Whereas President Barack Obama affirmed the support and assistance of the United States to the Philippine people, as well as the spirit of Bayanihan, and declared that the United States is already providing significant humanitarian assistance, and we stand ready to further assist the Government’s relief and recovery efforts: Now, therefore, be it

That the House of Representatives


mourns with the people of the Philippines and all of the countries affected by the horrific loss of life caused by the tragic Super Typhoon Haiyan (Yolanda), which struck the Philippines on November 8, 2013;


expresses its deepest condolences and sympathy to the families of the victims of this tragedy;


applauds the prompt commitments of support and humanitarian efforts already underway by the international community, relief agencies, and private citizens;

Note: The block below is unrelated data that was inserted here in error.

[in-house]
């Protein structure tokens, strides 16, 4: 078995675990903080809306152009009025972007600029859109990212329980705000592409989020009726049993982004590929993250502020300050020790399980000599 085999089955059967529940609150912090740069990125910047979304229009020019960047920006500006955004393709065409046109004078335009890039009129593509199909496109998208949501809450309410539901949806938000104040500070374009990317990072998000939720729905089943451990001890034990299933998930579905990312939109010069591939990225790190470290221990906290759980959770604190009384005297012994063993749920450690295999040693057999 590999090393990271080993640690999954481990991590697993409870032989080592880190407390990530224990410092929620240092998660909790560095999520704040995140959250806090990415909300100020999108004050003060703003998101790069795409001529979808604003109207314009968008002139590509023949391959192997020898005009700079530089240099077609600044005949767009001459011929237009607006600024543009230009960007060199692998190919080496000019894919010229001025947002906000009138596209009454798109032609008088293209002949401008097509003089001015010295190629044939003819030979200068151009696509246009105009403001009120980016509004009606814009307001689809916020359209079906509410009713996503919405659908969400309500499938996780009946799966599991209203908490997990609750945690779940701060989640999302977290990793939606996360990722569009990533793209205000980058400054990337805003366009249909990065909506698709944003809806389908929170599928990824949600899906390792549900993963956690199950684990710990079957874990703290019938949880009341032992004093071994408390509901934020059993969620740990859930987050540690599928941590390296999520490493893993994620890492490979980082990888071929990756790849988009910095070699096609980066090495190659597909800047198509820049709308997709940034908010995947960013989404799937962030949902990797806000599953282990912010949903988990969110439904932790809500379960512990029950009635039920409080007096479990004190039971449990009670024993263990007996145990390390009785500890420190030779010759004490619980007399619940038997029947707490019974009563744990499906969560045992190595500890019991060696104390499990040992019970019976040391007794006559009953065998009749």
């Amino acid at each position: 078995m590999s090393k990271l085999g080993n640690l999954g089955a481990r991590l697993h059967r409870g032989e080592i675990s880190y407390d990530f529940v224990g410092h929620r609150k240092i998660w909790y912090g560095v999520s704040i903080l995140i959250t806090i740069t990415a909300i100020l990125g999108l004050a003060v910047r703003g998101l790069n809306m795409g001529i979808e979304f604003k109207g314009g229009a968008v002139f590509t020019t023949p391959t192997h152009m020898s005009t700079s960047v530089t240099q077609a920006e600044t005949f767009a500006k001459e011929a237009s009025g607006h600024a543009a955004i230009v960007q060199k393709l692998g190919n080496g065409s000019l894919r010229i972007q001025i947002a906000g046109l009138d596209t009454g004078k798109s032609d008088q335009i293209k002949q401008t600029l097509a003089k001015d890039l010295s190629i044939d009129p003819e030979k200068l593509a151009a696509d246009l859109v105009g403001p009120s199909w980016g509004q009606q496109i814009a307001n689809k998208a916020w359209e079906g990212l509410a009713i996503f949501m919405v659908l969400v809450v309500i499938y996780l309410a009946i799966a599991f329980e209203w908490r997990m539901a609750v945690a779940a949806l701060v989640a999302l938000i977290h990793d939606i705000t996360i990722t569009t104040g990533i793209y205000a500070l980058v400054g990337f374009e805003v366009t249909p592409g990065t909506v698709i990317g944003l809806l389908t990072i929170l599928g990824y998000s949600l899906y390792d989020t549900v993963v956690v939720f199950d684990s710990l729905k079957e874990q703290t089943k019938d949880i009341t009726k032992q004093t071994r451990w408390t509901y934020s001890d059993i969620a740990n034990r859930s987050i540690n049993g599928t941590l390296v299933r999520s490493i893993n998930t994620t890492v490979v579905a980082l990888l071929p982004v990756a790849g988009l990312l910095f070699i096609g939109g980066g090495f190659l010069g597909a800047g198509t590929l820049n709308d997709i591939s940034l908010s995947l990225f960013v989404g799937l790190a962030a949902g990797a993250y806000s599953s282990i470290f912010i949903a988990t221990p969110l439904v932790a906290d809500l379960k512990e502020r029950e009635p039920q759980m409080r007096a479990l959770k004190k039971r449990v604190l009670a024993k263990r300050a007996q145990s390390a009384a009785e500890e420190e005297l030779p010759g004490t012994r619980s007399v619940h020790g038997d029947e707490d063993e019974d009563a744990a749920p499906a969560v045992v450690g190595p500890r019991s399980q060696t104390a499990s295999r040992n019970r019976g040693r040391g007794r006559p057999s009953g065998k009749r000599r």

commends the United States Government for providing $20 million of immediate humanitarian assistance;


reaffirms the longstanding friendship shared between the United States and the Philippines;


pledges its full support and solidarity with the people of the Philippines and all others affected by this tragedy as they struggle to rebuild their lives in the wake of this disaster;


urges the United States Government to continue to provide assistance to the Philippines during its recovery and reconstruction efforts;


urges the United States Government to coordinate with the international community and humanitarian agents in prioritizing the protection of women and girls in the aftermath of this disaster; and


urges the United States Government to continue working closely with the Philippines to strengthen disaster risk reduction and mitigation strategies at the local and national levels.